Scour Around Skewed Spur Dikes

Abdel-Monim, Yehia ; S. A. Ead, Y. K. Abdel-monim, R. M. Soliman 


Using a spur dike is one of the most efficient methods of controlling river bank erosion. One of the important problems in a spur dike’s design is the local scour around its nose. Acceleration of the flow and the formation of strong vortices around the head of the spur dike are responsible for local scour in its vicinity. This laboratory study examined the effect of time, the Froude number, and the orientation (i.e. the angle of skewness) of the spur dike on the dimensions of the scour hole that forms around its nose. Scour-hole dimensions measured included the maximum scour depth, the maximum length of the scour hole, and the scoured volume. The study focused on the effect of the angle of skewness of the spur dike on the scour-hole dimensions. Seventy five experiments were conducted. Five angles of skewness (30, 60, 90, 120, and 150 degrees) of the spur dike were tested. Scour holes were surveyed after 5, 20, 40, 60 and 90 minutes from the start of the flow. For every skewed spur dike three discharges were used. In all models, the length of the spur dike was adjusted such that, given its skewness angle, its projection perpendicular to the flume wall was 50% of the flume width. It was found that the relative maximum depth of scour increased with the increase of the angle of skewness until it reached 90 degrees then decreased. The relative length and volume of the scour hole were found to increase with the increase of the angle of skewness.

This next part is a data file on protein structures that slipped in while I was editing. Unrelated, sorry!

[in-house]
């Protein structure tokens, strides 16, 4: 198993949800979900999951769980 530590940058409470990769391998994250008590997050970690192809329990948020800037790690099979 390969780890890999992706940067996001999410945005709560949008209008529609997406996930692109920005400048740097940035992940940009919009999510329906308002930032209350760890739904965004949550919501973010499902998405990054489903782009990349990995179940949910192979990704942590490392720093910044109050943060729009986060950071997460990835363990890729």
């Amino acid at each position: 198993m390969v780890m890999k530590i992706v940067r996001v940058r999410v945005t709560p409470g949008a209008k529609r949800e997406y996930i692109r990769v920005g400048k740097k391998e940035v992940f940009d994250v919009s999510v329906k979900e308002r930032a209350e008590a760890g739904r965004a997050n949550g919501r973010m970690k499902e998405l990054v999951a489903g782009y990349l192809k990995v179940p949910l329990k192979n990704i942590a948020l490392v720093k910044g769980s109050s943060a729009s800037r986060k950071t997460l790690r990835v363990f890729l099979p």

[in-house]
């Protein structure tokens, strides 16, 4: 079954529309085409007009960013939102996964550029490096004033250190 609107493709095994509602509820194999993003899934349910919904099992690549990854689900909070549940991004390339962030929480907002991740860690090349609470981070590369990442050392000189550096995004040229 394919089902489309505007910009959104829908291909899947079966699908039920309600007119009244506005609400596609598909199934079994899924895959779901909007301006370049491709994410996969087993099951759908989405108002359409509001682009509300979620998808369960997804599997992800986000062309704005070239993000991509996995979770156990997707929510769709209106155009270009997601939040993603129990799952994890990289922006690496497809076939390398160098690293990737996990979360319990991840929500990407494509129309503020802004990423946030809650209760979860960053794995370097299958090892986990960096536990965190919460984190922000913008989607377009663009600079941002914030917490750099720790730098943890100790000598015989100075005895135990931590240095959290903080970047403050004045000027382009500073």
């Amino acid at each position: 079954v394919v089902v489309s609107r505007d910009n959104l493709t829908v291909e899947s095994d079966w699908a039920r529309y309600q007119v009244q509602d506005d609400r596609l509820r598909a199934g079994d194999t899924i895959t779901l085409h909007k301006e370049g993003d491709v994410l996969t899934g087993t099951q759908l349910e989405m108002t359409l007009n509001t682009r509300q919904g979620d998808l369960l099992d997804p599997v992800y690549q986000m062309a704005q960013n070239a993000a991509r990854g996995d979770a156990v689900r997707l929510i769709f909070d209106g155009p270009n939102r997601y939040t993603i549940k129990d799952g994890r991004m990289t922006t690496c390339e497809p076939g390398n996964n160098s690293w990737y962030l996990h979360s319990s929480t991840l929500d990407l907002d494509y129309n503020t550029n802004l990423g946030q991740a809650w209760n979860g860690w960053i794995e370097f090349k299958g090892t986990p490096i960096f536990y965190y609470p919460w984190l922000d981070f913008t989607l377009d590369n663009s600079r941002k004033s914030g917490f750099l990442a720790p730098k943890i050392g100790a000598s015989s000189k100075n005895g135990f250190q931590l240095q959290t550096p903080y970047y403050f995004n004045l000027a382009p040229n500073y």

Other data

Issue Date Aug-2007
Journal Canadian Society for Civil Engineers 
Conference 18th Canadian Hydrotechnical Conference 
ISBN 9781894662154

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